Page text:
I am currently writing my second book, which I have entitled, From the Blood of Abel: Humanity’s Root Causes of Violence and the Bible’s Theological-Anthropological Solution. In the first chapter, I discuss various manifestations of violence, the most overt being that of war. This has not been an easy task, as I have read so many tales of brutality. So many different cultures and religions—Christianity not exempt by any means—ruining so many lives. One people group stripping another of their humanity, epoch after epoch after epoch it seems. Trails of tears, forced cannibalism, extermination camps, human sacrifice by the thousands, and torture—my G-d the torture! Honestly, it has made sleep much more difficult to find as of late. However, it has not been all negative. It has also helped clarify and strengthen some things. I am going to share both the positives and negatives of my recent foray into the world of death.
I will begin by simply stating that life is so very fragile. It really is. I knew that before, and I’m sure that you do too, but when you dive headlong into the sort of research I have been doing, and at the pace I have been doing it, your thoughts and feelings about this are only reinforced. You feel intensification in your realization that each and every moment could be your last, because of the simple fact that many of us still live with an “us vs. them” worldview. And when you’re a “them”—and all of us are to some—the angel of death lurks around many more corners than he should. Fragility and anxiety—which we all already have—in fact transform to sheer terror for many because of how we view the “other.”
It is reasons like this that initially made me realize how much of “traditional” Christian eschatology and soteriology seemed, well, awful. I know: great theological argument eh? But, for instance, in some schools of Christian thought, one could “achieve salvation” without having loved. One could “have faith in Christ” that they are saved, all-the-while causing fear and terror and torment and pain and humiliation in others. History has shown this. And many times, these “others” are not “saved,” in spite of the fact that they are vastly more loving than the “saved” that cause them such horror. So yes, that is awful. None of it makes sense. Christian justification just seems to boil down to a giant contract, in which our own rationale leads to “making the correct choice” so that our best self-interests are met.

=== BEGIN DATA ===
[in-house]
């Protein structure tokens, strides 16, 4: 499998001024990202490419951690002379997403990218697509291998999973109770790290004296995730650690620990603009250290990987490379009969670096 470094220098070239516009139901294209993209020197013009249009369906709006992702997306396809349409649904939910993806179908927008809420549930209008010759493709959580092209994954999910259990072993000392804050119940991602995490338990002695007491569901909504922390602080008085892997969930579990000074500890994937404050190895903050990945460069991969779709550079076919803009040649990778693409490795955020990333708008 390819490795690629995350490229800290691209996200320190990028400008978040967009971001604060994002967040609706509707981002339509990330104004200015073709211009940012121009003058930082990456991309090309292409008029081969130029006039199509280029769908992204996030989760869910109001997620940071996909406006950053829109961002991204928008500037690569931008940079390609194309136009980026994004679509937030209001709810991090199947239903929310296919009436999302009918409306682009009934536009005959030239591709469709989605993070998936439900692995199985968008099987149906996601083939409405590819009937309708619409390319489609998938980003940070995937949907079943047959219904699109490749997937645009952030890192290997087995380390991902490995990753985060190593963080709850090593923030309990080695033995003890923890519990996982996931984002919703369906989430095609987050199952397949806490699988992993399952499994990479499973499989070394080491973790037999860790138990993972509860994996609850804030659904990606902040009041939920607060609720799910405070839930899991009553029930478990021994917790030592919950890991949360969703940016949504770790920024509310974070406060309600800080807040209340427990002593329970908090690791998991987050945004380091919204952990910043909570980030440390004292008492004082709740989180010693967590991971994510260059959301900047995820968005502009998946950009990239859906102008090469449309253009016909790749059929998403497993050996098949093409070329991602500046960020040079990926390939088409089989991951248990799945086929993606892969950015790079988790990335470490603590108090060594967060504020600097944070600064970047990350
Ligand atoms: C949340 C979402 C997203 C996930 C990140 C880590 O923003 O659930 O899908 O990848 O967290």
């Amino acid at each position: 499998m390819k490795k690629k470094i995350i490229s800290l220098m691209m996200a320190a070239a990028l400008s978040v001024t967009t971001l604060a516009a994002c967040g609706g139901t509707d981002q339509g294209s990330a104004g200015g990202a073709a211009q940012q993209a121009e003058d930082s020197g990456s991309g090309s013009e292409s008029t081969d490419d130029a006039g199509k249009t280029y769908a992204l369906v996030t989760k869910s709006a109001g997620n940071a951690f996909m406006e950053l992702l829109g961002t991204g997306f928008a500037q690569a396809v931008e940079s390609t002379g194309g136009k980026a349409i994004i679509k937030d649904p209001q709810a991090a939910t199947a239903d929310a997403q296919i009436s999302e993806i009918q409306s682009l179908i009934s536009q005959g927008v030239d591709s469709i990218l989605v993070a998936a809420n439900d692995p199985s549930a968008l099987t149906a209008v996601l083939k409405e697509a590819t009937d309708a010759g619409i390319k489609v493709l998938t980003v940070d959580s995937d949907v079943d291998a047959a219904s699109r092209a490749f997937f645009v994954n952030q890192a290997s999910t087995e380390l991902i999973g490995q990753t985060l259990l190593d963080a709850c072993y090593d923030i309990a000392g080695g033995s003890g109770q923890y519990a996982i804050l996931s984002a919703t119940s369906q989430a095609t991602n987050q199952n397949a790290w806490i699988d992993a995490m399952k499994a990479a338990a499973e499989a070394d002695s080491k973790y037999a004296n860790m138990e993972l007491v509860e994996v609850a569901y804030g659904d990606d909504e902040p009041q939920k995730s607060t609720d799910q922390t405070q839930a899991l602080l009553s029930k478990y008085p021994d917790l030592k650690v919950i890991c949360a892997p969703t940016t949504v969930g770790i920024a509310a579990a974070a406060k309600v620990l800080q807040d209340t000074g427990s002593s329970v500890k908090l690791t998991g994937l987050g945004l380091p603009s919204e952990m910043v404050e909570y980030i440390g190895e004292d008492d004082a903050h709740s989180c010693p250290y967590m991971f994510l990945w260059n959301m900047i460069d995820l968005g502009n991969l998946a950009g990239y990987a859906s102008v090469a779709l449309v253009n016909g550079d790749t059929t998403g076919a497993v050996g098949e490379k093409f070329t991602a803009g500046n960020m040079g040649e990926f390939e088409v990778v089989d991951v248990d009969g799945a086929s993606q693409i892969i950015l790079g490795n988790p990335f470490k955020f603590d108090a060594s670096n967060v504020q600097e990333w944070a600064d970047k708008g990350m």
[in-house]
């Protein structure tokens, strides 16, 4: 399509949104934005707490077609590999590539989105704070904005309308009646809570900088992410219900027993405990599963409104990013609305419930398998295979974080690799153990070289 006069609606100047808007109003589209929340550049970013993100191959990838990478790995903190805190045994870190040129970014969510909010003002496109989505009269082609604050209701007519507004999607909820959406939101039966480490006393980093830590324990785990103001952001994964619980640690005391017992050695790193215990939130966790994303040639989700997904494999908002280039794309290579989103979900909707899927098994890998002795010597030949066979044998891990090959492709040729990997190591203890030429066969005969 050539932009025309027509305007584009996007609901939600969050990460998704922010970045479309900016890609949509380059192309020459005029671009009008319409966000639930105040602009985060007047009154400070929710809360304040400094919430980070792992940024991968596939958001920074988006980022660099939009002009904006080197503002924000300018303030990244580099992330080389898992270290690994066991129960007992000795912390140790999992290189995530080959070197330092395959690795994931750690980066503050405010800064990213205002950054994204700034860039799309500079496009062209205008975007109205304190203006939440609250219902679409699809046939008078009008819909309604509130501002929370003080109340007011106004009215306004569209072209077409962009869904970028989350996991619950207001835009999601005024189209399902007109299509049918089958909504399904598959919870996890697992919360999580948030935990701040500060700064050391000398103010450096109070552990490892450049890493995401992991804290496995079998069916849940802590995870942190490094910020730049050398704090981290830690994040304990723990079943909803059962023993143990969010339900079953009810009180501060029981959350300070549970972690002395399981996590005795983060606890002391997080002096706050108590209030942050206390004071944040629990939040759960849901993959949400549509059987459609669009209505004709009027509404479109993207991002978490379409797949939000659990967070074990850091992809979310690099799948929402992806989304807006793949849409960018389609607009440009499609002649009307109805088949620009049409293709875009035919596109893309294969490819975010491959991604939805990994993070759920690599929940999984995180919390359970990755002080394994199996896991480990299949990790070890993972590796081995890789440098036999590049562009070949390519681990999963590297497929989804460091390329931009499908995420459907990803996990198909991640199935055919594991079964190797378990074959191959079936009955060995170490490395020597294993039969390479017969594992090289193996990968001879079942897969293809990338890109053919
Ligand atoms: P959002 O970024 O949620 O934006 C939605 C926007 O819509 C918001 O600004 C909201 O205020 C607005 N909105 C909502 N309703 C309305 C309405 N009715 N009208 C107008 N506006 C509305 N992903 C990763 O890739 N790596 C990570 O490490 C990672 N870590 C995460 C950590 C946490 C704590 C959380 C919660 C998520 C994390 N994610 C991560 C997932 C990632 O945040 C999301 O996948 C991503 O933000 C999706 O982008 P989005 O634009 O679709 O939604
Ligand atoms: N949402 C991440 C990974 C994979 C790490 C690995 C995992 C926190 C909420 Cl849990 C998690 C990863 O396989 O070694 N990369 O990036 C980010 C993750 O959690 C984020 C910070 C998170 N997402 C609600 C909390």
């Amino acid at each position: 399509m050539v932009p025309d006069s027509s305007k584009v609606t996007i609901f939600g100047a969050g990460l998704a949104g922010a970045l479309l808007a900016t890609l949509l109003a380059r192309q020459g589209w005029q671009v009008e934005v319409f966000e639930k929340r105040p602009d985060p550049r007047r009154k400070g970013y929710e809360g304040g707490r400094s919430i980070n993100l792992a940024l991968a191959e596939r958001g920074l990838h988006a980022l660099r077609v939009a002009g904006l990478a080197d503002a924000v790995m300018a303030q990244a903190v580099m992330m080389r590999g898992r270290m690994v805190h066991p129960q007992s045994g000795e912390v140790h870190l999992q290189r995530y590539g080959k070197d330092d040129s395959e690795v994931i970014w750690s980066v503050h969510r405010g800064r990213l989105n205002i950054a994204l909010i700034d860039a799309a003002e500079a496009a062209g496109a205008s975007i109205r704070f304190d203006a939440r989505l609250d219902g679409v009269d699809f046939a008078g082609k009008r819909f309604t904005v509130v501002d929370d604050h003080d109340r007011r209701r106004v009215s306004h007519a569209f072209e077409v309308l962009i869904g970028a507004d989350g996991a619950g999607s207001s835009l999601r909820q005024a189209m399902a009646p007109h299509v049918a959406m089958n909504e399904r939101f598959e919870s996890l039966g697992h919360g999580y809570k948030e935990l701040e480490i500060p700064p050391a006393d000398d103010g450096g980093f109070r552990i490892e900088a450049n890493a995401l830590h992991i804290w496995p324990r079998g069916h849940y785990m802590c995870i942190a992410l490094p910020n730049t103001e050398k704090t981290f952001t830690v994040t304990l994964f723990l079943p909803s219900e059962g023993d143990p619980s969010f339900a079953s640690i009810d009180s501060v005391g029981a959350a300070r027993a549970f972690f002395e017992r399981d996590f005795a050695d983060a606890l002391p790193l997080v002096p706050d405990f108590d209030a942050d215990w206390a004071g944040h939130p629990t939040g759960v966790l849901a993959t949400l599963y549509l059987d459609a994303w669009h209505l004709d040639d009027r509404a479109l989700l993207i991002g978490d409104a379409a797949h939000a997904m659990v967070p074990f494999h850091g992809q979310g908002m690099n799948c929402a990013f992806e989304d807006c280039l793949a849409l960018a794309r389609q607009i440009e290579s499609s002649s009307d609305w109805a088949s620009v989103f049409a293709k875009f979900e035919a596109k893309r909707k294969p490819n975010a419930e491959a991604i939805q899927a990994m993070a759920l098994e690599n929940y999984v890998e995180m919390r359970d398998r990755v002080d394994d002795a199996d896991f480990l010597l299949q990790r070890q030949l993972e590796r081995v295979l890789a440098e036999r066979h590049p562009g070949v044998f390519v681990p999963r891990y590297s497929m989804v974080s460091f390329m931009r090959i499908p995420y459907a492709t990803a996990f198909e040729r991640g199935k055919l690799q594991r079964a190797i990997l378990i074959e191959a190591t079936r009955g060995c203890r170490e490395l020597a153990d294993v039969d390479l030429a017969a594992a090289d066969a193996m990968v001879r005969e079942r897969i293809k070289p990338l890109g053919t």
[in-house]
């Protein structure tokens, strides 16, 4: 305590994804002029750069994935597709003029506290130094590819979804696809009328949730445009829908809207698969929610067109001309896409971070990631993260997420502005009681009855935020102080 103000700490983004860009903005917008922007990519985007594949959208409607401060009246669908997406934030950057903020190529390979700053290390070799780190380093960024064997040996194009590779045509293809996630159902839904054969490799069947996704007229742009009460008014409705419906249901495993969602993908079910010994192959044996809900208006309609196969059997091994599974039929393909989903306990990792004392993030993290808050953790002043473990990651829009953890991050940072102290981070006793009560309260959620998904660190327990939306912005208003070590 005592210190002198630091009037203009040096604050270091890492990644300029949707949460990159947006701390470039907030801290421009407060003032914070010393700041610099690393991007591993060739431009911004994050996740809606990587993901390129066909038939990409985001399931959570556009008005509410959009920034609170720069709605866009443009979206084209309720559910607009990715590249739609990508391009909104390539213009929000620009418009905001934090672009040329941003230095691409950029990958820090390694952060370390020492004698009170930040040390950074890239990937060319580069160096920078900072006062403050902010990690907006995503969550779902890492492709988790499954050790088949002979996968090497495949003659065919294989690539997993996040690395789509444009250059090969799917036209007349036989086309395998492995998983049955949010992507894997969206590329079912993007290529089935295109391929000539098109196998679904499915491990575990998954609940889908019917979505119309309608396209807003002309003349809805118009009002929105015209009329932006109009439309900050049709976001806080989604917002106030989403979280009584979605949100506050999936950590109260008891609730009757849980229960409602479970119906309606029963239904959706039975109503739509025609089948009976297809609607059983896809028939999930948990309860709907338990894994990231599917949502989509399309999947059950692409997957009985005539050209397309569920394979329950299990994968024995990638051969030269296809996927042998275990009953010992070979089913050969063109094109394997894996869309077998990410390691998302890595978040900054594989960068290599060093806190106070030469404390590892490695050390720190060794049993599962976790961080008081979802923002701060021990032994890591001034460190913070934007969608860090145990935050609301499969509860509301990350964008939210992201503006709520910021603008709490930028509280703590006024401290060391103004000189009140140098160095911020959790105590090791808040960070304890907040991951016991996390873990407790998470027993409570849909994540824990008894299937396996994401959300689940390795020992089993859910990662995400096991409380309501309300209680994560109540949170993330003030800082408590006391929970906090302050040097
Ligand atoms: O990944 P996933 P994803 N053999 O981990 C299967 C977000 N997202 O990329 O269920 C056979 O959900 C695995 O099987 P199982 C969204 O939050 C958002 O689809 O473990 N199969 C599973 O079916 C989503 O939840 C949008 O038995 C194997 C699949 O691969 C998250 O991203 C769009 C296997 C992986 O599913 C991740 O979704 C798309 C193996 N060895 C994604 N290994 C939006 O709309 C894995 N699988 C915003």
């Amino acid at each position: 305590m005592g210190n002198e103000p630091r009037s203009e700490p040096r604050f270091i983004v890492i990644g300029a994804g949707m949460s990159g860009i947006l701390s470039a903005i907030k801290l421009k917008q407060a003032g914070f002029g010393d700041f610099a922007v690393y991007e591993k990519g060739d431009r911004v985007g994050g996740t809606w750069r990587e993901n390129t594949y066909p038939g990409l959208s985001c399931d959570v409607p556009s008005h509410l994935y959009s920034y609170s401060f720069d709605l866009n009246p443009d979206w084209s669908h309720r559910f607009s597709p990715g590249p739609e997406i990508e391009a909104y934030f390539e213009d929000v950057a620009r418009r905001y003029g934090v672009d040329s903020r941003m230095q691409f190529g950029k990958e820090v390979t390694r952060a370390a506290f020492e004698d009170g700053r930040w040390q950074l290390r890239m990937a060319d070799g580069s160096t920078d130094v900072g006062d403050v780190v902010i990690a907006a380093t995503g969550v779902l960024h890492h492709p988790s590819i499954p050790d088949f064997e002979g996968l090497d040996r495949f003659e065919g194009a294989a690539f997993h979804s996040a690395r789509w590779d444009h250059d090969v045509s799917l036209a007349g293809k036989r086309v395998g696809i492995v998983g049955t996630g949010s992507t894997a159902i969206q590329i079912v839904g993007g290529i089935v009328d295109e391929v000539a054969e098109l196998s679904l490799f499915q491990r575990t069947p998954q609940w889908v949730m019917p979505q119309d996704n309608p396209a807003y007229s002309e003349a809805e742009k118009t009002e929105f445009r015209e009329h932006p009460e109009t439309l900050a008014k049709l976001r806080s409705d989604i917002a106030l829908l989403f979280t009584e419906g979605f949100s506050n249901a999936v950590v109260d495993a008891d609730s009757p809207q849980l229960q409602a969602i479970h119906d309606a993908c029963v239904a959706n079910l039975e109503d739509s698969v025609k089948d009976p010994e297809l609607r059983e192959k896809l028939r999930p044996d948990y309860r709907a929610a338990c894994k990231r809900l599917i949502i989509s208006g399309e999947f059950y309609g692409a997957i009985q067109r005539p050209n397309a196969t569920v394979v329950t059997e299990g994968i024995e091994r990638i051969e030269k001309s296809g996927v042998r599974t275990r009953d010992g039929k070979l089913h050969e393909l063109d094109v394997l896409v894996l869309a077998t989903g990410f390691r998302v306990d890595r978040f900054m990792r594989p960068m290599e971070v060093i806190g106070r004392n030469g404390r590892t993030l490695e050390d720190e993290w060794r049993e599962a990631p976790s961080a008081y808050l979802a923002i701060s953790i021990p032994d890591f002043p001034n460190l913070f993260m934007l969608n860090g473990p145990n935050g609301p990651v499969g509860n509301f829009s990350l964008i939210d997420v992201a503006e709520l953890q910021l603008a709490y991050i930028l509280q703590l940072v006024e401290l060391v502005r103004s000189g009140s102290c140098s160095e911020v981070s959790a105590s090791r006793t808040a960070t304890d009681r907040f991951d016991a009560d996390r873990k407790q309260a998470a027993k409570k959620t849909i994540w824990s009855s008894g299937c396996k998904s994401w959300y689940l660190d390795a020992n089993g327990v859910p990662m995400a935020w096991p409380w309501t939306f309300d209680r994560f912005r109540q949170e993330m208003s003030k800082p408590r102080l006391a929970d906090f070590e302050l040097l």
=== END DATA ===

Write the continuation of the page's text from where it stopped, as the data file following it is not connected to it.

As I have pondered my own death over the past few months, I have become increasingly grateful that I believe in a God who will always work toward my good. Death still causes anxiety at times (I’m not quite ready to follow Paul in mocking death itself), but there is comfort in knowing that it will also be what brings me to God and therefore, toward reconciliation with everyone. Isn’t that the greatest hope we can have? To live in perfect harmony with everyone who has ever lived, to have perfectly restored relationships, to see Christ in each and everyone, for God to truly be “all in all.” I think it is. But realizing this would not have been possible without understanding the truth that God will save everyone whom he wants, which is indeed everyone. Anything short of that, as St. Silouan the Athonite might say, would be unbearable for love. We are just too interconnected, anthropologically and psychologically. And because love is the reason for all of this, we must hope that love wins in the end.